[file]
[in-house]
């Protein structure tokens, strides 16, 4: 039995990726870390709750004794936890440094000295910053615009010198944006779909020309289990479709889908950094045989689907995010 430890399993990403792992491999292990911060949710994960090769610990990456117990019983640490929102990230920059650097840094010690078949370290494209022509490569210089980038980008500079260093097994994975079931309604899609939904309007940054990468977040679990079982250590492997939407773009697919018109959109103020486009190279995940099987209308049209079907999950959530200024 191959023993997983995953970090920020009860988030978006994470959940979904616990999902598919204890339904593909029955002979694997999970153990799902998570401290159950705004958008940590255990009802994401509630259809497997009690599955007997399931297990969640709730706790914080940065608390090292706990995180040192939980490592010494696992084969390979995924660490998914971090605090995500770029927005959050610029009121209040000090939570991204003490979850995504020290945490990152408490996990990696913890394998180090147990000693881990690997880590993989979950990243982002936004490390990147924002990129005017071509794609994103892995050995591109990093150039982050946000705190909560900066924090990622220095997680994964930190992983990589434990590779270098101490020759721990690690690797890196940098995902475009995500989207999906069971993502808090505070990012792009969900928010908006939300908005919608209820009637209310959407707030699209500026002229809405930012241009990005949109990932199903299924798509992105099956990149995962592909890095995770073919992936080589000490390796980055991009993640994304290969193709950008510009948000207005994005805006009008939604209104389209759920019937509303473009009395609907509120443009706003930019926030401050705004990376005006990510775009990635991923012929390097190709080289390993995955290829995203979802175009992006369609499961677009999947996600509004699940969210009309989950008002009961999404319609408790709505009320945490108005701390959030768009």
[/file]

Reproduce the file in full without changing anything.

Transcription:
[in-house]
């Protein structure tokens, strides 16, 4: 039995990726870390709750004794936890440094000295910053615009010198944006779909020309289990479709889908950094045989689907995010 430890399993990403792992491999292990911060949710994960090769610990990456117990019983640490929102990230920059650097840094010690078949370290494209022509490569210089980038980008500079260093097994994975079931309604899609939904309007940054990468977040679990079982250590492997939407773009697919018109959109103020486009190279995940099987209308049209079907999950959530200024 191959023993997983995953970090920020009860988030978006994470959940979904616990999902598919204890339904593909029955002979694997999970153990799902998570401290159950705004958008940590255990009802994401509630259809497997009690599955007997399931297990969640709730706790914080940065608390090292706990995180040192939980490592010494696992084969390979995924660490998914971090605090995500770029927005959050610029009121209040000090939570991204003490979850995504020290945490990152408490996990990696913890394998180090147990000693881990690997880590993989979950990243982002936004490390990147924002990129005017071509794609994103892995050995591109990093150039982050946000705190909560900066924090990622220095997680994964930190992983990589434990590779270098101490020759721990690690690797890196940098995902475009995500989207999906069971993502808090505070990012792009969900928010908006939300908005919608209820009637209310959407707030699209500026002229809405930012241009990005949109990932199903299924798509992105099956990149995962592909890095995770073919992936080589000490390796980055991009993640994304290969193709950008510009948000207005994005805006009008939604209104389209759920019937509303473009009395609907509120443009706003930019926030401050705004990376005006990510775009990635991923012929390097190709080289390993995955290829995203979802175009992006369609499961677009999947996600509004699940969210009309989950008002009961999404319609408790709505009320945490108005701390959030768009």